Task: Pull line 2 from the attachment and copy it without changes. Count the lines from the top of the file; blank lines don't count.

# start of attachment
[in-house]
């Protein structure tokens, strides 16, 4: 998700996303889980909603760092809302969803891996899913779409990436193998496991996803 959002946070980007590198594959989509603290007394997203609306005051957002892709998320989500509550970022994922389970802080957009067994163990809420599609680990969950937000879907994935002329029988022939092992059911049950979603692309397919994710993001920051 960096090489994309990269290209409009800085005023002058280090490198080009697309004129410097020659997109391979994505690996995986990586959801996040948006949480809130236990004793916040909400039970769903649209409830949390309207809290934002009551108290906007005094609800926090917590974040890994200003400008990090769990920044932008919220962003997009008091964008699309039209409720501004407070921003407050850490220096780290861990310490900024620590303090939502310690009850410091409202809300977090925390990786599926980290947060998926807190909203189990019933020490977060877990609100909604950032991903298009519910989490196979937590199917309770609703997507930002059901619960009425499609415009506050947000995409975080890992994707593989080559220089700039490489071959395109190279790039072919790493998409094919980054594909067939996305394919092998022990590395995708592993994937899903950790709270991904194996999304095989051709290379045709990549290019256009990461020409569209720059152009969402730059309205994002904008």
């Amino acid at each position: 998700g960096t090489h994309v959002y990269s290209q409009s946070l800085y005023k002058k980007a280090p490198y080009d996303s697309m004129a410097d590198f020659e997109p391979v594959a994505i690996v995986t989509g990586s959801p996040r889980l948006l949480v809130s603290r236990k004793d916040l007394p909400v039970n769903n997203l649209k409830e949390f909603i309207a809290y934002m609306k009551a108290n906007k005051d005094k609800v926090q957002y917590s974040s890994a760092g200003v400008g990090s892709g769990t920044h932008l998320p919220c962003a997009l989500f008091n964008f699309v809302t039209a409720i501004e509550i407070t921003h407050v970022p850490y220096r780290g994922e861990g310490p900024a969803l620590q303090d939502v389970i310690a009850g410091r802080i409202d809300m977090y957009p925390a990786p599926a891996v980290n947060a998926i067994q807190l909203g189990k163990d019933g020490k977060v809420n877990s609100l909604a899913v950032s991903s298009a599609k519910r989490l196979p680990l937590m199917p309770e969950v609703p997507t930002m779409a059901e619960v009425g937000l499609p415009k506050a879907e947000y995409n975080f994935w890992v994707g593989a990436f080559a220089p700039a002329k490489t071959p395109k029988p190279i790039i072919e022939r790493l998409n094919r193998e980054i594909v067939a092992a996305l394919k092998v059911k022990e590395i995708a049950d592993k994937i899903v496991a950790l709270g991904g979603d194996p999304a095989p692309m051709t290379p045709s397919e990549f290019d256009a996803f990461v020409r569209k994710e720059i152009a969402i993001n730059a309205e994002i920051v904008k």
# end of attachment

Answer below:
């Protein structure tokens, strides 16, 4: 998700996303889980909603760092809302969803891996899913779409990436193998496991996803 959002946070980007590198594959989509603290007394997203609306005051957002892709998320989500509550970022994922389970802080957009067994163990809420599609680990969950937000879907994935002329029988022939092992059911049950979603692309397919994710993001920051 960096090489994309990269290209409009800085005023002058280090490198080009697309004129410097020659997109391979994505690996995986990586959801996040948006949480809130236990004793916040909400039970769903649209409830949390309207809290934002009551108290906007005094609800926090917590974040890994200003400008990090769990920044932008919220962003997009008091964008699309039209409720501004407070921003407050850490220096780290861990310490900024620590303090939502310690009850410091409202809300977090925390990786599926980290947060998926807190909203189990019933020490977060877990609100909604950032991903298009519910989490196979937590199917309770609703997507930002059901619960009425499609415009506050947000995409975080890992994707593989080559220089700039490489071959395109190279790039072919790493998409094919980054594909067939996305394919092998022990590395995708592993994937899903950790709270991904194996999304095989051709290379045709990549290019256009990461020409569209720059152009969402730059309205994002904008």